Why the latest U.S. decision of arms sale to Taiwan helps no one

Wang Xinjuan
2021-08-07 21:56:52

By Zhou Wenxing

A light show illuminates the Taipei 101 skyscraper in Taipei, southeast China's Taiwan, January 2, 2017. /Xinhua

Editor's note: Zhou Wenxing is a research fellow at the Huazhi Institute for Global Governance of Nanjing University and a former Asia Fellow at the John F. Kennedy School of Government of Harvard University. The article reflects the author's opinions, and not necessarily the views of CGTN.

According to the news release by the U.S. Defense Security Cooperation Agency (DSCA), the U.S. State Department has approved the potential sale of 155mm M109A6 Paladin Medium Self-Propelled Howitzer System and related equipment for an estimated cost of $750 million to the Taiwan region on August 4, the first arms sale case to the island endorsed by the Biden administration since taking office in January, 2021.

Indeed, since America established diplomatic relations with China in 1979 based on their consensus on the one-China principle, the previous U.S. administrations have never intended to withdraw from the Taiwan Straits for the sake of its own interests. It is for these very interests - in terms of value, economy and strategy - that the U.S. government sold weapons to the island every few years in the past 40 plus years.

In terms of U.S. narrative, selling weapons to Taiwan "helps to safeguard the island" as what former President George W. Bush called "a beacon of democracy to Asia and the world." As for economic interests, it would bring huge financial benefits to and generate job opportunities in the U.S.

On security and strategic level, arms sales to Taiwan contribute to "modernize its armed forces and to maintain a credible defensive capability," as the DSCA news release indicates, enabling the U.S. to take full advantage of the issue as a "strategic card" to deter China's rise and development.

In the context of U.S. policy of strategic competition with China, and particularly with an unprecedented anti-China U.S. Congress at play in the foreign policy making process, however, the security and strategic factors are playing increasingly critical roles. Although, the economic value factor is a big part for the current Democratic administration.

These factors combined pushed the Biden administration's decision to sell arms to Taiwan after it came to power in less than seven months. But this arms sale could fall way short of American elites' expectations, and it won't do anyone any good.

First, this case could neither help to defend Taiwan itself nor to bring safety to the island. As revealed by a series of latest policy research by the U.S.-based RAND Corporation, both policy and military fields in the U.S. have long recognized the tilting military balance towards the Chinese mainland vis-à-vis the Taiwan region.

Traffic drives along a road near an elevated train track in Taipei, southeast China's Taiwan, January 13, 2016. /Getty

Selling weapons to Taiwan fails to alter the structural change in the Straits. It may in turn accelerate the process of reunification of Taiwan with the mainland. In this sense, the U.S. safeguard of the so-called "beacon of democracy" is merely like a castle in the air.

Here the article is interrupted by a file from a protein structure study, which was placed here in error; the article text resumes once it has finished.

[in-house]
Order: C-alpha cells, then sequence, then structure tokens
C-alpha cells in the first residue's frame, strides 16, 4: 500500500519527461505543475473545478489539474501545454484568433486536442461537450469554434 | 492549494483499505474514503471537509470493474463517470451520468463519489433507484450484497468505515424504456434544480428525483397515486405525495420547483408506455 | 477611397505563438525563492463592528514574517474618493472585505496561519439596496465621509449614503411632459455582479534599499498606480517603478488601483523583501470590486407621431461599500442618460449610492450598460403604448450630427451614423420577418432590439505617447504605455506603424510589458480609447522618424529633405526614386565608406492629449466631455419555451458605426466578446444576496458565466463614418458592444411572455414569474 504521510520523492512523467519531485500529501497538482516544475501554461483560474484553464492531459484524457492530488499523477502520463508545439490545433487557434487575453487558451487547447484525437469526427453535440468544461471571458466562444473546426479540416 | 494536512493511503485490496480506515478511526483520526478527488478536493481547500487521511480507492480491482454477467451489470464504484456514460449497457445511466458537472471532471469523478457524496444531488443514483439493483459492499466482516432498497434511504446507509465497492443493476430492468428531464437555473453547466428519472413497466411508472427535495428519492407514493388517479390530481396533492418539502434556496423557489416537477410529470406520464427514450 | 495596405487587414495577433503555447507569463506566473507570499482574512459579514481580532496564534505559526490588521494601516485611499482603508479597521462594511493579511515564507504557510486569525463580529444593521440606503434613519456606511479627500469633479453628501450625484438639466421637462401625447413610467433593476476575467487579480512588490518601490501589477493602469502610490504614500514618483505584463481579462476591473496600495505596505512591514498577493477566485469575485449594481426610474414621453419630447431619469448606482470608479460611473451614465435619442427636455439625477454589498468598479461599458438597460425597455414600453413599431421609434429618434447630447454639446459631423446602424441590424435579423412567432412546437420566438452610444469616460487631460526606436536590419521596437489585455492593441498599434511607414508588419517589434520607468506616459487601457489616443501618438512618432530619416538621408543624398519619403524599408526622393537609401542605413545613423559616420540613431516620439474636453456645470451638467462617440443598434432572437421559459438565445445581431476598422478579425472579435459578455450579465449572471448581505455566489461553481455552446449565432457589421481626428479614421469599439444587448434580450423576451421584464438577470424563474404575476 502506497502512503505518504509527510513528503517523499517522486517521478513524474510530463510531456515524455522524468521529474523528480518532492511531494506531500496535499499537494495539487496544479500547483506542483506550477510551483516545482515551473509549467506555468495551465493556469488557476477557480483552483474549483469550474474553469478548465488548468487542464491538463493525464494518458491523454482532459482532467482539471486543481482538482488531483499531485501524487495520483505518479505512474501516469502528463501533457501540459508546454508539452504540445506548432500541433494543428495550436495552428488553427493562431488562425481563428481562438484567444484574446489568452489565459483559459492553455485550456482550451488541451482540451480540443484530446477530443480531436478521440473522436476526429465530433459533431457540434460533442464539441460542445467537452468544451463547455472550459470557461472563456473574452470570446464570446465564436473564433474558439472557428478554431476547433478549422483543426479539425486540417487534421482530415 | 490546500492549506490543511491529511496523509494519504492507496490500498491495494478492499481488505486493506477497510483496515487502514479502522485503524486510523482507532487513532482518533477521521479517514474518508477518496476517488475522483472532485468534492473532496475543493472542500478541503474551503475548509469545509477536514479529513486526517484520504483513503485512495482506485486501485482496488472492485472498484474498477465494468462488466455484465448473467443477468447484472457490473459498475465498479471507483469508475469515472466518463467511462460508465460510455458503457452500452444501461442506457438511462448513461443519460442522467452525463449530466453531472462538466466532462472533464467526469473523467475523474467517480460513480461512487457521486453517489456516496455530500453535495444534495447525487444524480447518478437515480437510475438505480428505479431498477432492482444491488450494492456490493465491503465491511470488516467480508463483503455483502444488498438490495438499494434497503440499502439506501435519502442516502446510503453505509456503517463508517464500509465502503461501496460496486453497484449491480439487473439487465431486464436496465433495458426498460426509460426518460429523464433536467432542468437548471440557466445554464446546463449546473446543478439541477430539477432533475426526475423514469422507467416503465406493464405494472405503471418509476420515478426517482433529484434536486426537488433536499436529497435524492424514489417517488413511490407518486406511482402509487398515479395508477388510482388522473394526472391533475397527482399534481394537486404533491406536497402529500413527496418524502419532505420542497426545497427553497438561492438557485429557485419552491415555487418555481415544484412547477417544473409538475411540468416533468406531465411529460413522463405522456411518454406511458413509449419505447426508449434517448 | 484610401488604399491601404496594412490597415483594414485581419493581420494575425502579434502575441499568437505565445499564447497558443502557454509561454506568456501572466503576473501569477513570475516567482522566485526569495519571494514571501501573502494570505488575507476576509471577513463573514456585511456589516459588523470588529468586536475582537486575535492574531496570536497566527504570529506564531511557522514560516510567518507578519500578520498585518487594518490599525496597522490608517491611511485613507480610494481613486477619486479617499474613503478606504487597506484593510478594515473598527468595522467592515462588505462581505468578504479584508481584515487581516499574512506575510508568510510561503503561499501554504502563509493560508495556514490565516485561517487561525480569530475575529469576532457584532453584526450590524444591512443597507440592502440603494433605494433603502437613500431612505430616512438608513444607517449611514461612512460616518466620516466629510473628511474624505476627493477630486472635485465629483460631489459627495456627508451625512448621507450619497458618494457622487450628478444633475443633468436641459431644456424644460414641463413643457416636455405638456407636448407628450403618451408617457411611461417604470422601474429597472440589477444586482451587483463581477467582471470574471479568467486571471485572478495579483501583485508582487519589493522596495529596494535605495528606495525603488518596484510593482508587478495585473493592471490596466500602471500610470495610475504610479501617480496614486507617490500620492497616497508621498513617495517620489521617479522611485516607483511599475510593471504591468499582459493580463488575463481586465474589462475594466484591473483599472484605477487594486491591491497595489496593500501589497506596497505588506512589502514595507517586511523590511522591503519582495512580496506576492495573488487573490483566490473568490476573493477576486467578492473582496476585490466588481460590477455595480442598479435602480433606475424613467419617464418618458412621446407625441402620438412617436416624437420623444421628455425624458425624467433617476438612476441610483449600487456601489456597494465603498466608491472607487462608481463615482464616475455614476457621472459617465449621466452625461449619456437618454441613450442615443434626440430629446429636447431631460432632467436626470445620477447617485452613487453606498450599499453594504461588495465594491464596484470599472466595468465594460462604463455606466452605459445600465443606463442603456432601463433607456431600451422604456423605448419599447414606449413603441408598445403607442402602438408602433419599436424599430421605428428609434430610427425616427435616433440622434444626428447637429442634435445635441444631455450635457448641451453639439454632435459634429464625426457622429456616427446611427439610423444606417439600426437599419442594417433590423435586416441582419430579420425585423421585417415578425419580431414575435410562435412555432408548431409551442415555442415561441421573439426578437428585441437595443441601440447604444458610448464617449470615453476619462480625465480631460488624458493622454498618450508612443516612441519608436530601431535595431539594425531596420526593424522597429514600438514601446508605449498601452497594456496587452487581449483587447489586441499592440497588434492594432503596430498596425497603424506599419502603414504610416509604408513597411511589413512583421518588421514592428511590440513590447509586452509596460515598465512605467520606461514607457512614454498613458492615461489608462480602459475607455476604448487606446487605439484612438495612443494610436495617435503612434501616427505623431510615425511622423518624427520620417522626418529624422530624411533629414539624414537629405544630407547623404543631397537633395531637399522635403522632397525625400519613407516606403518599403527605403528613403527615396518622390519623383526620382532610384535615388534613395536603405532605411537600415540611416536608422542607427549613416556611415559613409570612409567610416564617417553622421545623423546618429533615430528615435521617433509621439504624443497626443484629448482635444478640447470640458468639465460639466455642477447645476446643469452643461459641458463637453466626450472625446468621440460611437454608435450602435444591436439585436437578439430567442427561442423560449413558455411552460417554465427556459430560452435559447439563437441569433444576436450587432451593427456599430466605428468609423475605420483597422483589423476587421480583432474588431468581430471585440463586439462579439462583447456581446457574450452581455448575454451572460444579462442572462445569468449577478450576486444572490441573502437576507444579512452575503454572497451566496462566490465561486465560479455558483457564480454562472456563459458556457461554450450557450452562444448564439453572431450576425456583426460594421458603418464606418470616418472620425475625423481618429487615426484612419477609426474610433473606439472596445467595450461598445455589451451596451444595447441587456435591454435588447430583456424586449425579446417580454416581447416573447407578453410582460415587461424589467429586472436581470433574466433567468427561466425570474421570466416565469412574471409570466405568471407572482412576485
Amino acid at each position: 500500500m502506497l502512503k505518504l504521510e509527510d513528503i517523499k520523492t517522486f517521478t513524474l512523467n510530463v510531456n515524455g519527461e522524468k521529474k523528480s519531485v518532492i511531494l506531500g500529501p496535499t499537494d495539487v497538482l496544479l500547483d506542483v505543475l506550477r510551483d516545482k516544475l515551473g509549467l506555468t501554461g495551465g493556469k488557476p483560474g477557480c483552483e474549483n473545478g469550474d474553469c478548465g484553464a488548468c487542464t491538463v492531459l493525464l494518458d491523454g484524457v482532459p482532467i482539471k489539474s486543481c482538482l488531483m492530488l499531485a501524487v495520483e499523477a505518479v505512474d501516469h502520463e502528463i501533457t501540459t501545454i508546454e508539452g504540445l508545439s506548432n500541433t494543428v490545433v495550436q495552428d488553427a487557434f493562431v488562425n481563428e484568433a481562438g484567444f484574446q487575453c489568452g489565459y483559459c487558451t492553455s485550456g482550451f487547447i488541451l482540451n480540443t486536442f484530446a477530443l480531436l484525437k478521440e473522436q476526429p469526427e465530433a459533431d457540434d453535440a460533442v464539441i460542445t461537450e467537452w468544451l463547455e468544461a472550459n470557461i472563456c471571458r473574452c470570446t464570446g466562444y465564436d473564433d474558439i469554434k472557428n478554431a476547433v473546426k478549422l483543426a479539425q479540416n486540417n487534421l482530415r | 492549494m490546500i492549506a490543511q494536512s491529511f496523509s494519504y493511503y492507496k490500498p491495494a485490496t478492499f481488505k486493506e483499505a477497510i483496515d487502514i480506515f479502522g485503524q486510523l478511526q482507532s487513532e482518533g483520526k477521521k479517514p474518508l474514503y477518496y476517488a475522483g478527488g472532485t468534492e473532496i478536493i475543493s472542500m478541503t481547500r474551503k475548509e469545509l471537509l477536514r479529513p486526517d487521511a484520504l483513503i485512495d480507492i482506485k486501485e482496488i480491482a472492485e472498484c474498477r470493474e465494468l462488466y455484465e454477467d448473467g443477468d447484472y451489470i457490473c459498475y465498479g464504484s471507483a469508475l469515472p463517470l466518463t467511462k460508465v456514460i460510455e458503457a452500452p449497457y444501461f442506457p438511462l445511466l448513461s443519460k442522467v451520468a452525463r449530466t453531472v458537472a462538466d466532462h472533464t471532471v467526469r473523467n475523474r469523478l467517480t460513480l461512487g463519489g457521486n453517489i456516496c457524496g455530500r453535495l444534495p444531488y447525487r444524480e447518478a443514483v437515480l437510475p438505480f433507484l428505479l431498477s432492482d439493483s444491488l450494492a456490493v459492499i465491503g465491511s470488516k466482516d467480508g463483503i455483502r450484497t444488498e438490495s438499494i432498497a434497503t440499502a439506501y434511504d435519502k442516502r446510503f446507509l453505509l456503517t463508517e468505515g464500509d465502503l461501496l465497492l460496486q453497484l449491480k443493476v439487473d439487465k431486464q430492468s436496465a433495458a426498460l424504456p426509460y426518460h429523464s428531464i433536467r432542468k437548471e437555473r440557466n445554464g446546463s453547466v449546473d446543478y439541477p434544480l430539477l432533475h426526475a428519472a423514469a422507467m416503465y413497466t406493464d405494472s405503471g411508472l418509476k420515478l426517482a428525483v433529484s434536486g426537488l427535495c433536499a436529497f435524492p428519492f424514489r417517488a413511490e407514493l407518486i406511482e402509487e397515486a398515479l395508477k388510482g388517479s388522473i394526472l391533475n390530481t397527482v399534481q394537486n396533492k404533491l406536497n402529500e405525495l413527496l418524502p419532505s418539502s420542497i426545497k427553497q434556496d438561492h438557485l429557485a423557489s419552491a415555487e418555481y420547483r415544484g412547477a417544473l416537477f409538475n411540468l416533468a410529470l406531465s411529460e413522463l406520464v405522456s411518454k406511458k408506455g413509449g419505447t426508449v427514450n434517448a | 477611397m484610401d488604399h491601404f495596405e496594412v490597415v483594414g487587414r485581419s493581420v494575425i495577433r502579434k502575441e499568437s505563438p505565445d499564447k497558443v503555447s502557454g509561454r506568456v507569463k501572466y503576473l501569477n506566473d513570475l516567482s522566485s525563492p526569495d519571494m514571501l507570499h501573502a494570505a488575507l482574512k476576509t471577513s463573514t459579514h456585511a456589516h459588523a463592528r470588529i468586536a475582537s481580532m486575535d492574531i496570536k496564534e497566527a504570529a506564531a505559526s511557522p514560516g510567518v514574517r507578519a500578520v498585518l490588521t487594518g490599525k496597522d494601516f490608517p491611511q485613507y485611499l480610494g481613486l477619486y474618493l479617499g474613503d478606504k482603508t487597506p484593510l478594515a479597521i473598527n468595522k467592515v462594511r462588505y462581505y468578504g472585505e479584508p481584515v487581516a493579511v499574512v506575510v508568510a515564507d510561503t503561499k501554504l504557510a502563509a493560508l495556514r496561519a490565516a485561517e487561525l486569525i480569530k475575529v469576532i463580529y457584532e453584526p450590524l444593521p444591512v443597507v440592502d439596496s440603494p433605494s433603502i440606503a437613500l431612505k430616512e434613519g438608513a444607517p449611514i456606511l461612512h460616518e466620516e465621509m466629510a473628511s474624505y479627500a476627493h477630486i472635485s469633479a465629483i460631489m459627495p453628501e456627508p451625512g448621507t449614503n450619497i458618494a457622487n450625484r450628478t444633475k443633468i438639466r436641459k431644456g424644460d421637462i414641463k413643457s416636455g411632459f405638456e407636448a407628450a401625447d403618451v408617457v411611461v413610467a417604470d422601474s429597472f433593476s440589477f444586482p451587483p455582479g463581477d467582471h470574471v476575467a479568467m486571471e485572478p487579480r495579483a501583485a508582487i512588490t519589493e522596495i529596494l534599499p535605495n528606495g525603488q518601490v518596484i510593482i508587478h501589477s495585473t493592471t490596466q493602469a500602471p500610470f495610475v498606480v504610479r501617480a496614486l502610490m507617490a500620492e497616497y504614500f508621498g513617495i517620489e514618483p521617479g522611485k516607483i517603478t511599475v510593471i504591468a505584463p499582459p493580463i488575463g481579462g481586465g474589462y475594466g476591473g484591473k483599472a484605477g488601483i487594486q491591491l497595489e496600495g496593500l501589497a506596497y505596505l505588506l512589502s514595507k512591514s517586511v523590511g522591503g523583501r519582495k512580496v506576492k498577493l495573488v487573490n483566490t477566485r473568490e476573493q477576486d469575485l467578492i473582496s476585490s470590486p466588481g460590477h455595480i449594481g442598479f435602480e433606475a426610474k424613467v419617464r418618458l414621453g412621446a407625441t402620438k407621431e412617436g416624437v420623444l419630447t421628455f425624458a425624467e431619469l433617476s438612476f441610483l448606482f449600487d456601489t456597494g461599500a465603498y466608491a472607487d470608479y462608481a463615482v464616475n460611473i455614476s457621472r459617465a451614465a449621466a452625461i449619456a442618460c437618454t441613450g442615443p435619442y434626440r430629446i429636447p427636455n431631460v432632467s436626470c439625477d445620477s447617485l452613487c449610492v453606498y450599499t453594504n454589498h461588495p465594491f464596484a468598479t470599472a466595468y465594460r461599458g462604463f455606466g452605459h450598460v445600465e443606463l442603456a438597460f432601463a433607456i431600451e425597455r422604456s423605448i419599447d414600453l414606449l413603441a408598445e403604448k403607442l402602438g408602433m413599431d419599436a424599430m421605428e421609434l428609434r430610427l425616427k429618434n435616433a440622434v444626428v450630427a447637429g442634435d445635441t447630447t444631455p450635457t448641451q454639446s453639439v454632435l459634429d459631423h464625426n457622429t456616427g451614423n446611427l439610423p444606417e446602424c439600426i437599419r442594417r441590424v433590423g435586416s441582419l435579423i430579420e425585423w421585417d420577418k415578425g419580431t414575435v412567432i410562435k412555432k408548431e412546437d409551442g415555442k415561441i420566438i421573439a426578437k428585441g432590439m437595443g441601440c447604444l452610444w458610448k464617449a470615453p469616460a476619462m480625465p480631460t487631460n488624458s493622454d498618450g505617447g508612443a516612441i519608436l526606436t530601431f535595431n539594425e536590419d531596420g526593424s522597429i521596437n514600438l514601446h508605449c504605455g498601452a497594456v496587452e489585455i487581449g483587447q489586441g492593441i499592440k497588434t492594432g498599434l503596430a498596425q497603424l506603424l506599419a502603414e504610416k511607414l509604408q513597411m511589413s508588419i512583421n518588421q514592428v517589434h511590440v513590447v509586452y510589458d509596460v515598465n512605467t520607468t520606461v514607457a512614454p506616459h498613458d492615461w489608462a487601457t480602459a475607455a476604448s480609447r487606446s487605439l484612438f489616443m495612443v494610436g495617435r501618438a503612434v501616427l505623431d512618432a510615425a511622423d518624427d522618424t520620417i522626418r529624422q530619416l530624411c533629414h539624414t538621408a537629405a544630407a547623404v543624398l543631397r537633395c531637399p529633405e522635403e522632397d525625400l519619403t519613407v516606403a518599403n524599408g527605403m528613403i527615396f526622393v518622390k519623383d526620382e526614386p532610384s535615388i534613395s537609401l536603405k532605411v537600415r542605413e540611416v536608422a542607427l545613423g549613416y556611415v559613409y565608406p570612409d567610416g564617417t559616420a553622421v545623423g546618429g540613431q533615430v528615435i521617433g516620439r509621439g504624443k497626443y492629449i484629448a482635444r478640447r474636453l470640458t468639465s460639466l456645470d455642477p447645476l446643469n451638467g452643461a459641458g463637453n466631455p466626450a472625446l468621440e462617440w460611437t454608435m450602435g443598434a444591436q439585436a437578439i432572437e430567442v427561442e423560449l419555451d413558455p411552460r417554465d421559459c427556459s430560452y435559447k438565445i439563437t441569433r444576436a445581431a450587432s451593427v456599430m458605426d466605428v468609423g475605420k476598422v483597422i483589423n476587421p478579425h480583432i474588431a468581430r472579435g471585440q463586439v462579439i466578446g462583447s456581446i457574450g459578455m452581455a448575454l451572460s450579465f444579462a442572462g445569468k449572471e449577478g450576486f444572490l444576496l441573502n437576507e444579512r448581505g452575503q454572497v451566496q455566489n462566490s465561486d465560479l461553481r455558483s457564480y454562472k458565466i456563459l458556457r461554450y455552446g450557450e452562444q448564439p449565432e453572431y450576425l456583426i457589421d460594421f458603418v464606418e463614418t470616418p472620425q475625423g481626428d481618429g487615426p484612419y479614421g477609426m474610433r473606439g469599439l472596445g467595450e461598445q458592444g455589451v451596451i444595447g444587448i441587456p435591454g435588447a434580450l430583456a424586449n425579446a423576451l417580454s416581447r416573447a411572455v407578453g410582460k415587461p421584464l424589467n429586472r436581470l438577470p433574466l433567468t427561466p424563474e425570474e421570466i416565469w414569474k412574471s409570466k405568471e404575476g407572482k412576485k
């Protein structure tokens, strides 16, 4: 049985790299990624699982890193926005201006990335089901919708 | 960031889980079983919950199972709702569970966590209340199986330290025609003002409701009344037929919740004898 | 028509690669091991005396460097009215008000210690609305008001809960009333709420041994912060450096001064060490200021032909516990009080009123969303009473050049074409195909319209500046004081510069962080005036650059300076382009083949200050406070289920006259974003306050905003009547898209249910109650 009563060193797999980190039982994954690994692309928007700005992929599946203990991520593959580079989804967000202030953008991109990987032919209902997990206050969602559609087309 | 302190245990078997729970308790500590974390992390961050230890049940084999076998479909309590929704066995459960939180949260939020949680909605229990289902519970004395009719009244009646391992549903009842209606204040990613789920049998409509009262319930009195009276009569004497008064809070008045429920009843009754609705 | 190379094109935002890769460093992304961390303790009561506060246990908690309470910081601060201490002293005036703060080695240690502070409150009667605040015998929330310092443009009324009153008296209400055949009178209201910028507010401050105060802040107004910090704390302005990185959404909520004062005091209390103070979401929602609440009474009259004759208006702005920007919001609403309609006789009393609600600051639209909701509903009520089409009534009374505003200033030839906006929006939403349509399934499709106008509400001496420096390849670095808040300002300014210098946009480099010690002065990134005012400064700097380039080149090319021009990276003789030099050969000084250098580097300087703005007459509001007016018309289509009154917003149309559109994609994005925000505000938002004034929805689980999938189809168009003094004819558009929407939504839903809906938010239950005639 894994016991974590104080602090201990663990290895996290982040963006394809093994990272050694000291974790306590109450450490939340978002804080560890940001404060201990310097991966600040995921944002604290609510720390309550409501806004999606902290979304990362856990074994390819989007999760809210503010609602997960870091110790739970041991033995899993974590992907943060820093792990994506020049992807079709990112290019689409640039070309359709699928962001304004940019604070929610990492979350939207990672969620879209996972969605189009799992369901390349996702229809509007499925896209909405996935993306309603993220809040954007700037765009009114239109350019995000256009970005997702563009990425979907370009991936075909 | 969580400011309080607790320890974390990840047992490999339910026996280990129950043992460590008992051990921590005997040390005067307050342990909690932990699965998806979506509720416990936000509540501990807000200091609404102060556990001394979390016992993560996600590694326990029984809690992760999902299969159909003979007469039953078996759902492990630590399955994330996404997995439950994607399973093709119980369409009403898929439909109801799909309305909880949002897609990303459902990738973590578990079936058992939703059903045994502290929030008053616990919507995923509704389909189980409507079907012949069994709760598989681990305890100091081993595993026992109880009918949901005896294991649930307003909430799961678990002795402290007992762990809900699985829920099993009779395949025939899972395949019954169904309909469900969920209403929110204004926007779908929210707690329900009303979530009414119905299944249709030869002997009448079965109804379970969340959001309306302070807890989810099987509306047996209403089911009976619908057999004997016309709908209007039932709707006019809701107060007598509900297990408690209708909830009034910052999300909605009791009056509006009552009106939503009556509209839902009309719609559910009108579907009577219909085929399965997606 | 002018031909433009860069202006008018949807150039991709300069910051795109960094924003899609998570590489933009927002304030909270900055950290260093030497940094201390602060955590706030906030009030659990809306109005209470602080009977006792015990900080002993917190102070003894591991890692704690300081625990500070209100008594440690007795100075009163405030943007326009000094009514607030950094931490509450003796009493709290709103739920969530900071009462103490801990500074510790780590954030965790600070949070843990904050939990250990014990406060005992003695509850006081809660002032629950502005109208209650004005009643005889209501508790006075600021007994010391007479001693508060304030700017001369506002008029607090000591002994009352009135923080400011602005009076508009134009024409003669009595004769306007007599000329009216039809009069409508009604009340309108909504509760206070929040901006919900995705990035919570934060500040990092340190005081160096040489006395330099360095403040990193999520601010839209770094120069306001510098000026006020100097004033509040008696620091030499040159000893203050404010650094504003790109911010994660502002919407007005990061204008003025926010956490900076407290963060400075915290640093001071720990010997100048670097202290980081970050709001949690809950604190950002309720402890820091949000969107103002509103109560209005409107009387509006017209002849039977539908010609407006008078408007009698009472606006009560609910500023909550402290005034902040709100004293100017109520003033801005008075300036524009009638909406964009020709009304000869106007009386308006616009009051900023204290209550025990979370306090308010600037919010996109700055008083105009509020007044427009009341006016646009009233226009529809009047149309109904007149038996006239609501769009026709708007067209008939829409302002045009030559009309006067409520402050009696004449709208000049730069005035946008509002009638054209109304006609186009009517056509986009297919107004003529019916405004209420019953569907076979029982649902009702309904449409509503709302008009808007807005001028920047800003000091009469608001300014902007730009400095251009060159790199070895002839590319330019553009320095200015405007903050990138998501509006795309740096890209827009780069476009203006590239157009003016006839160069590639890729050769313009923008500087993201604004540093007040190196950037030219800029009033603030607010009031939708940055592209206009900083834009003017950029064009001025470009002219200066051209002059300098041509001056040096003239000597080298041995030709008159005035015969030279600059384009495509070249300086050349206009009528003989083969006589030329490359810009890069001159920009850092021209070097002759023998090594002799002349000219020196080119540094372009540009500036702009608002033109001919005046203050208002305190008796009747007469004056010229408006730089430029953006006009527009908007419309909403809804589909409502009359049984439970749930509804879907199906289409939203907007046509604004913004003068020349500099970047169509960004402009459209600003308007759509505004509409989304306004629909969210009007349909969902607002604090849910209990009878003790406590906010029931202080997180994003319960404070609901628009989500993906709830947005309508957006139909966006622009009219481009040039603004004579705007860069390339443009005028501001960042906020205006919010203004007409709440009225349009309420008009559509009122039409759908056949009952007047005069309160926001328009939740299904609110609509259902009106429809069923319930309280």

Besides, American military industrial enterprises are more likely to suffer the loss. China imposed sanctions on Boeing, Lockheed Martin, and Raytheon for their involvement in an arms sale to Taiwan in October 2020, which caused the three companies' share prices to fall 4.4 percent, 4.3 percent, and 3.2 percent, respectively.

Companies involved in this case do seem likely to share Boeing's fate. As the Chinese Foreign Ministry spokesperson said on August 5, "China will resolutely take legitimate and necessary counter-measures in light of the development of the situation."

Most importantly, the proposed sale will definitely take its toll on frosty China-U.S. relations. Historical experience shows bilateral ties would very likely take a turn for the worse once the U.S. interfered in this domestic issue that has been deemed the most sensitive one for both countries.

This sale is a setback in resetting China-U.S. relations, a blow to diplomatic efforts to bring bilateral ties back to a semblance of normalcy. It brings more uncertainties to China-U.S. cooperation to combat the COVID-19 pandemic, to help the global economy recover and to tackle climate change. This obviously runs counter to the Biden administrations' ambition to have America "lead the world again."

Arms sale to Taiwan in these troubled times helps no one. The Biden administration should carefully weigh its decision and think twice whether such a provocative move is worth it.

The U.S. intervention in China's internal affairs is like sowing seeds of hatred that may bear a harvest of conflict with China. At the minimum, the arms sale goes against the Biden administration's oft repeated “benign competition” with China. It is now the time for the U.S. to be a responsible stakeholder.


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